Any substance or compound can be used as the refrigerant for this freezing method as long as it can rapidly absorb heat from liquid droplets by its phase change from solid to partially solidified to liquid. The melting temperature of the refrigerant must be lower than the liquid droplet freezing temperature, and the heat of fusion absorbed by the refrigerant (along with some additional heat absorbed by the liquefied refrigerant in some cases) must be greater than the heat of fusion released by the freezing liquid droplets.
A variation of this freezing method involves the use of sublimating compounds as the refrigerant. The phase change from solid to liquid is the basic process for absorption of heat from freezing droplets, but the phase change from solid to gas of the refrigerant can also be used. An example is spraying nebulized liquid droplets directly onto or into the surface of solid carbon dioxide. A disadvantage of this method is the generation of an insulating gas layer around the droplets, which may slow the rate of freezing. This disadvantage can be overcome using devices that rapidly drive the liquid droplets into the solid refrigerant in order to maintain direct contact between their surfaces.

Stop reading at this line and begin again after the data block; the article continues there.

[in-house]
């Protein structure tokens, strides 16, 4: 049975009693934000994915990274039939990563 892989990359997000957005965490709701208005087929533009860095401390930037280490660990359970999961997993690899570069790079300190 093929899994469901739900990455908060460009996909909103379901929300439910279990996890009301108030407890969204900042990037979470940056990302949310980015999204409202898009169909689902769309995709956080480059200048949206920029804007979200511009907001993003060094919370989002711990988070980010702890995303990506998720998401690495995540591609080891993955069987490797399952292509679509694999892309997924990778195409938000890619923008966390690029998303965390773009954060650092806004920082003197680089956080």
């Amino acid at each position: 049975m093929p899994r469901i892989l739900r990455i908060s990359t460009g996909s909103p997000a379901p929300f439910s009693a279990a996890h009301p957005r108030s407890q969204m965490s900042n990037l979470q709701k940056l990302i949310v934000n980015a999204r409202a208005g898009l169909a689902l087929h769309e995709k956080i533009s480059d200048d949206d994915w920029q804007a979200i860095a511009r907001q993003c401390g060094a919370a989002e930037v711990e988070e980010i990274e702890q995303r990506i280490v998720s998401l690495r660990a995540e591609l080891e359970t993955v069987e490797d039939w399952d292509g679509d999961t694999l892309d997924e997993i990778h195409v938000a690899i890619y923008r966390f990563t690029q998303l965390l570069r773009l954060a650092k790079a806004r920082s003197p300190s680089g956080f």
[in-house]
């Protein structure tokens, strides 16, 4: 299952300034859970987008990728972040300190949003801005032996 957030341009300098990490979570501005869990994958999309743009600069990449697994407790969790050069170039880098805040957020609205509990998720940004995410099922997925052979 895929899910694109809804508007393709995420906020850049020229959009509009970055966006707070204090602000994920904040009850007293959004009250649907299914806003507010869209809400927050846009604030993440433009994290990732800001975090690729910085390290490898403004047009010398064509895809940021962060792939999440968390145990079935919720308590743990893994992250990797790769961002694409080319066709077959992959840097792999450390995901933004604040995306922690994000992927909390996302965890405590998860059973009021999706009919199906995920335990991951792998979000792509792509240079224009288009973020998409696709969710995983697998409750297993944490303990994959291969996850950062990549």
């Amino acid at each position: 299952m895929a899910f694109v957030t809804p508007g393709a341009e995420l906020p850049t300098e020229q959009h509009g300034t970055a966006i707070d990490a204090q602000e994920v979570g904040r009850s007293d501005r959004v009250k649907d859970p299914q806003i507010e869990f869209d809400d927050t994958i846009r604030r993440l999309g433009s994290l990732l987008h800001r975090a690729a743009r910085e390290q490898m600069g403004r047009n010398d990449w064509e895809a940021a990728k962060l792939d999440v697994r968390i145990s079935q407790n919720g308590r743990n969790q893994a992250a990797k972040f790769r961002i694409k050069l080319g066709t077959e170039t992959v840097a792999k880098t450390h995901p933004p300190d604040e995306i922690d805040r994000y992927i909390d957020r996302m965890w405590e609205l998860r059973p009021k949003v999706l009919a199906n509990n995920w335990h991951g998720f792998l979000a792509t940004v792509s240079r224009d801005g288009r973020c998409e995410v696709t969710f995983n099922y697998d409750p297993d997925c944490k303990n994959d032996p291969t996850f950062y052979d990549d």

The production of solid or slushed refrigerants, especially in the cryogenic temperature range, requires mechanical means or a secondary refrigerant. The mechanical means may be in the form of a refrigeration means or a vacuum chamber. Liquid refrigerant is placed in a vacuum chamber and placed under partial vacuum to achieve at least partial solidification of the refrigerant. The secondary refrigerant can be any heat-absorbing substance held at a temperature lower than the freezing point of the primary refrigerant. A secondary refrigerant is used to freeze the primary refrigerant into a solid or slushed state either by direct contact or by indirect contact through a container. Freezing of the primary refrigerant may be a one-time single event, or can occur as a repetitive or continuous renewal process. Selection of appropriate primary and secondary refrigerants results in production of an optimal slushed primary refrigerant or may be used to change the working temperature of the primary solid refrigerant to maximize liquid droplet freezing rates. For example, frozen argon held at the temperature of liquid helium will absorb much more heat more rapidly from liquid droplets than frozen argon held at liquid nitrogen temperature. Because of the wide range of freezing temperatures for various elemental, compound and organic refrigerants, numerous combinations of primary and secondary refrigerants are possible. The secondary refrigerant for one rapid-freezing application can be used as a primary refrigerant for another application. Examples of primary and secondary refrigerants are provided in Table 1.